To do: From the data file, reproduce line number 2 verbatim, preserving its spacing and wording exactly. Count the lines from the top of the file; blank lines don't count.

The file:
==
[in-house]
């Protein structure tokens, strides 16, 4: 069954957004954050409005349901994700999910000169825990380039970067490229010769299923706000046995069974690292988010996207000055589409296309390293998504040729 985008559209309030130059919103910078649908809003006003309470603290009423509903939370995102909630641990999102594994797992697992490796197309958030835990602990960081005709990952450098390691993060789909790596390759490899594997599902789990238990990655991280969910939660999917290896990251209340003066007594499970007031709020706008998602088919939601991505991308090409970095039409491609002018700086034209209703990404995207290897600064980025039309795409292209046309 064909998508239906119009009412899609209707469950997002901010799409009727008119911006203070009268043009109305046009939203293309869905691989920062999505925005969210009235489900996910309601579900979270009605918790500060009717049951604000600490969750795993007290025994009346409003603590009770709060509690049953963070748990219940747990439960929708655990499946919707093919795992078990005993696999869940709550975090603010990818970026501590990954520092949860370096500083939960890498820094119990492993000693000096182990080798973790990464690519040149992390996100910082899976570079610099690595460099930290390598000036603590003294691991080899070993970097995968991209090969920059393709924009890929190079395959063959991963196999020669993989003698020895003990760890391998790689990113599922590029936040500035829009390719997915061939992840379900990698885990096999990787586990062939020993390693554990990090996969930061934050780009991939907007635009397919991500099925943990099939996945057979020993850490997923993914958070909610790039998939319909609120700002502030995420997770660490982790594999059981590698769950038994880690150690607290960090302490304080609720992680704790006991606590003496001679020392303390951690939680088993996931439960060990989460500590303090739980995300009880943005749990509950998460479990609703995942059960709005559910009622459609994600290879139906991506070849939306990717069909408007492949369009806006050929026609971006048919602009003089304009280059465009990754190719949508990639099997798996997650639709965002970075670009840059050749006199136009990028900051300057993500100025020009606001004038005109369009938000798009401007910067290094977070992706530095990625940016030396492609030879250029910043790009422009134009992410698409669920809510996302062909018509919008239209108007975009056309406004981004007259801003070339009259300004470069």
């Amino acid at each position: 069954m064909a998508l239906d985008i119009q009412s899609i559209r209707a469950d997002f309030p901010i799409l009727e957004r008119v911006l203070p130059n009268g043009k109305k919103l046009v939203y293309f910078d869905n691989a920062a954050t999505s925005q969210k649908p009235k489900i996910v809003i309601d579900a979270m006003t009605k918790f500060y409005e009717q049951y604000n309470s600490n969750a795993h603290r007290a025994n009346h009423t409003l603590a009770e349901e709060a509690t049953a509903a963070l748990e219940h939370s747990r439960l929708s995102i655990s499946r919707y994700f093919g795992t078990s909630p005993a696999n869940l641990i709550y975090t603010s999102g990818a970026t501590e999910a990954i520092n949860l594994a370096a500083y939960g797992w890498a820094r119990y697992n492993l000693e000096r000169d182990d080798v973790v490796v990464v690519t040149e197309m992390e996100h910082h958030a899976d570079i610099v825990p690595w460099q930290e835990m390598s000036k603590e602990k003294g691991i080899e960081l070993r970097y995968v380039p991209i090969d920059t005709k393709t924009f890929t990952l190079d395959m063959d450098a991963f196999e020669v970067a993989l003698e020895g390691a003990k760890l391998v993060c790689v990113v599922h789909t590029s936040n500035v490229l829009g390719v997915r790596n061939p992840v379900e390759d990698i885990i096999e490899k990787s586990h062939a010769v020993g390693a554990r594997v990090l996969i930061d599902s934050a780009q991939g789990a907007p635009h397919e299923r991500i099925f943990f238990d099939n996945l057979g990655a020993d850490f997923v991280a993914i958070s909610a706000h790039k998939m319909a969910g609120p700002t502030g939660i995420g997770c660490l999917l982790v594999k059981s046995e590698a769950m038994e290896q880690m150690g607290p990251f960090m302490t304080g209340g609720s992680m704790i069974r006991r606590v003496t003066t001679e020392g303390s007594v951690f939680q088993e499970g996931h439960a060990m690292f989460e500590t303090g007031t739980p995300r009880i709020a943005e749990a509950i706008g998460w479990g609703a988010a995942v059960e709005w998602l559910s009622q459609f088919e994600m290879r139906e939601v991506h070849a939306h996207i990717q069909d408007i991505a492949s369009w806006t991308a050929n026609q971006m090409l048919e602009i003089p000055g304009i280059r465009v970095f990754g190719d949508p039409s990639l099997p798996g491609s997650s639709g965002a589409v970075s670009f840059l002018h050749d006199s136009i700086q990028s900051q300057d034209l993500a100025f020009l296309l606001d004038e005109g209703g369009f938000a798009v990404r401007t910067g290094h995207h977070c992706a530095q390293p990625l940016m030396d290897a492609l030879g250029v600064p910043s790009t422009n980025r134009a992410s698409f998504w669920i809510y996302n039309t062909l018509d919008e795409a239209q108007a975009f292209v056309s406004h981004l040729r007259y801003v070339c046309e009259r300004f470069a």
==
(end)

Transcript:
């Protein structure tokens, strides 16, 4: 069954957004954050409005349901994700999910000169825990380039970067490229010769299923706000046995069974690292988010996207000055589409296309390293998504040729 985008559209309030130059919103910078649908809003006003309470603290009423509903939370995102909630641990999102594994797992697992490796197309958030835990602990960081005709990952450098390691993060789909790596390759490899594997599902789990238990990655991280969910939660999917290896990251209340003066007594499970007031709020706008998602088919939601991505991308090409970095039409491609002018700086034209209703990404995207290897600064980025039309795409292209046309 064909998508239906119009009412899609209707469950997002901010799409009727008119911006203070009268043009109305046009939203293309869905691989920062999505925005969210009235489900996910309601579900979270009605918790500060009717049951604000600490969750795993007290025994009346409003603590009770709060509690049953963070748990219940747990439960929708655990499946919707093919795992078990005993696999869940709550975090603010990818970026501590990954520092949860370096500083939960890498820094119990492993000693000096182990080798973790990464690519040149992390996100910082899976570079610099690595460099930290390598000036603590003294691991080899070993970097995968991209090969920059393709924009890929190079395959063959991963196999020669993989003698020895003990760890391998790689990113599922590029936040500035829009390719997915061939992840379900990698885990096999990787586990062939020993390693554990990090996969930061934050780009991939907007635009397919991500099925943990099939996945057979020993850490997923993914958070909610790039998939319909609120700002502030995420997770660490982790594999059981590698769950038994880690150690607290960090302490304080609720992680704790006991606590003496001679020392303390951690939680088993996931439960060990989460500590303090739980995300009880943005749990509950998460479990609703995942059960709005559910009622459609994600290879139906991506070849939306990717069909408007492949369009806006050929026609971006048919602009003089304009280059465009990754190719949508990639099997798996997650639709965002970075670009840059050749006199136009990028900051300057993500100025020009606001004038005109369009938000798009401007910067290094977070992706530095990625940016030396492609030879250029910043790009422009134009992410698409669920809510996302062909018509919008239209108007975009056309406004981004007259801003070339009259300004470069």